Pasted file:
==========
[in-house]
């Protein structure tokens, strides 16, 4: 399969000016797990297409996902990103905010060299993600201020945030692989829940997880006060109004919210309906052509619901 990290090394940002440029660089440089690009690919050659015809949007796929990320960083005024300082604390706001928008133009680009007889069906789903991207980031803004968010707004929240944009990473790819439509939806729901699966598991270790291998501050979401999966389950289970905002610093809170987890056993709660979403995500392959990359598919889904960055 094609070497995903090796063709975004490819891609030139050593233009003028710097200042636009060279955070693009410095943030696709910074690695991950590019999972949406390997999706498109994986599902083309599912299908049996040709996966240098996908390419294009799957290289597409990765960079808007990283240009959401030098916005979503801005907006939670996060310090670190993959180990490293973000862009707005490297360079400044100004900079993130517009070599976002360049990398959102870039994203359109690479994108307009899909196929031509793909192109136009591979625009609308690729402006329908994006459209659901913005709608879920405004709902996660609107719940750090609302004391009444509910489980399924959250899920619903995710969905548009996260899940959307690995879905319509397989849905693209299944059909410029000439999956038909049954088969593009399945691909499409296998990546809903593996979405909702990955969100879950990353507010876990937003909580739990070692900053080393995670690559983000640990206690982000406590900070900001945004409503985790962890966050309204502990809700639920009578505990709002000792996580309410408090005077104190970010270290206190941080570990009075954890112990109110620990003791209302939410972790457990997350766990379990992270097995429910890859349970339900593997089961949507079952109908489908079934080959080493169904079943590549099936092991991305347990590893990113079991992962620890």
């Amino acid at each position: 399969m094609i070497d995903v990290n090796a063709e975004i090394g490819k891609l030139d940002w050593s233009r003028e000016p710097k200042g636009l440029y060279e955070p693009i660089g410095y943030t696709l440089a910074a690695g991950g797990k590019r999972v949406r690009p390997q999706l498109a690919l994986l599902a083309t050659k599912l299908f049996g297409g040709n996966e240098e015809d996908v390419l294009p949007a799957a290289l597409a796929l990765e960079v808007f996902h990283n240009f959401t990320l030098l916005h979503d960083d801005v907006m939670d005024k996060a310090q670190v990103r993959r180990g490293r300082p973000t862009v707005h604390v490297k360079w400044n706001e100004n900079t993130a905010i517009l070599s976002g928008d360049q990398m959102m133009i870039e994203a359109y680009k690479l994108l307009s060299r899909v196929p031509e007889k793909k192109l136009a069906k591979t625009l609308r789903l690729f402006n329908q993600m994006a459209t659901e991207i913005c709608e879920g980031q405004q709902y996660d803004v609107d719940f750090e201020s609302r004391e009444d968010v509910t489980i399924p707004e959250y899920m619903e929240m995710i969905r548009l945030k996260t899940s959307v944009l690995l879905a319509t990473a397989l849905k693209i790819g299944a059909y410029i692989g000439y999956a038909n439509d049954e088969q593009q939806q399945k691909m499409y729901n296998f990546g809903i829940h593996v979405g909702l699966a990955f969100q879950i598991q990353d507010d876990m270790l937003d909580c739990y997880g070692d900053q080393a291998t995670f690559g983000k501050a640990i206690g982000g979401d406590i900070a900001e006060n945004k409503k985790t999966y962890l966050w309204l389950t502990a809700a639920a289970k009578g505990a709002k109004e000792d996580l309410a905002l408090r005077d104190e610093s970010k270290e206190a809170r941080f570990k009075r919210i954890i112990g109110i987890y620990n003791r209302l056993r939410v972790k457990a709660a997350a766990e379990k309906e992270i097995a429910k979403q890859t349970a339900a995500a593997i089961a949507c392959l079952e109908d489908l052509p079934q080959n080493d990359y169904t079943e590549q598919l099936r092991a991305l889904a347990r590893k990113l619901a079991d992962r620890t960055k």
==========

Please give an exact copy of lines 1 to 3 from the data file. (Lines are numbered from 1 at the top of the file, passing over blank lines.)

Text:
[in-house]
């Protein structure tokens, strides 16, 4: 399969000016797990297409996902990103905010060299993600201020945030692989829940997880006060109004919210309906052509619901 990290090394940002440029660089440089690009690919050659015809949007796929990320960083005024300082604390706001928008133009680009007889069906789903991207980031803004968010707004929240944009990473790819439509939806729901699966598991270790291998501050979401999966389950289970905002610093809170987890056993709660979403995500392959990359598919889904960055 094609070497995903090796063709975004490819891609030139050593233009003028710097200042636009060279955070693009410095943030696709910074690695991950590019999972949406390997999706498109994986599902083309599912299908049996040709996966240098996908390419294009799957290289597409990765960079808007990283240009959401030098916005979503801005907006939670996060310090670190993959180990490293973000862009707005490297360079400044100004900079993130517009070599976002360049990398959102870039994203359109690479994108307009899909196929031509793909192109136009591979625009609308690729402006329908994006459209659901913005709608879920405004709902996660609107719940750090609302004391009444509910489980399924959250899920619903995710969905548009996260899940959307690995879905319509397989849905693209299944059909410029000439999956038909049954088969593009399945691909499409296998990546809903593996979405909702990955969100879950990353507010876990937003909580739990070692900053080393995670690559983000640990206690982000406590900070900001945004409503985790962890966050309204502990809700639920009578505990709002000792996580309410408090005077104190970010270290206190941080570990009075954890112990109110620990003791209302939410972790457990997350766990379990992270097995429910890859349970339900593997089961949507079952109908489908079934080959080493169904079943590549099936092991991305347990590893990113079991992962620890």
């Amino acid at each position: 399969m094609i070497d995903v990290n090796a063709e975004i090394g490819k891609l030139d940002w050593s233009r003028e000016p710097k200042g636009l440029y060279e955070p693009i660089g410095y943030t696709l440089a910074a690695g991950g797990k590019r999972v949406r690009p390997q999706l498109a690919l994986l599902a083309t050659k599912l299908f049996g297409g040709n996966e240098e015809d996908v390419l294009p949007a799957a290289l597409a796929l990765e960079v808007f996902h990283n240009f959401t990320l030098l916005h979503d960083d801005v907006m939670d005024k996060a310090q670190v990103r993959r180990g490293r300082p973000t862009v707005h604390v490297k360079w400044n706001e100004n900079t993130a905010i517009l070599s976002g928008d360049q990398m959102m133009i870039e994203a359109y680009k690479l994108l307009s060299r899909v196929p031509e007889k793909k192109l136009a069906k591979t625009l609308r789903l690729f402006n329908q993600m994006a459209t659901e991207i913005c709608e879920g980031q405004q709902y996660d803004v609107d719940f750090e201020s609302r004391e009444d968010v509910t489980i399924p707004e959250y899920m619903e929240m995710i969905r548009l945030k996260t899940s959307v944009l690995l879905a319509t990473a397989l849905k693209i790819g299944a059909y410029i692989g000439y999956a038909n439509d049954e088969q593009q939806q399945k691909m499409y729901n296998f990546g809903i829940h593996v979405g909702l699966a990955f969100q879950i598991q990353d507010d876990m270790l937003d909580c739990y997880g070692d900053q080393a291998t995670f690559g983000k501050a640990i206690g982000g979401d406590i900070a900001e006060n945004k409503k985790t999966y962890l966050w309204l389950t502990a809700a639920a289970k009578g505990a709002k109004e000792d996580l309410a905002l408090r005077d104190e610093s970010k270290e206190a809170r941080f570990k009075r919210i954890i112990g109110i987890y620990n003791r209302l056993r939410v972790k457990a709660a997350a766990e379990k309906e992270i097995a429910k979403q890859t349970a339900a995500a593997i089961a949507c392959l079952e109908d489908l052509p079934q080959n080493d990359y169904t079943e590549q598919l099936r092991a991305l889904a347990r590893k990113l619901a079991d992962r620890t960055k």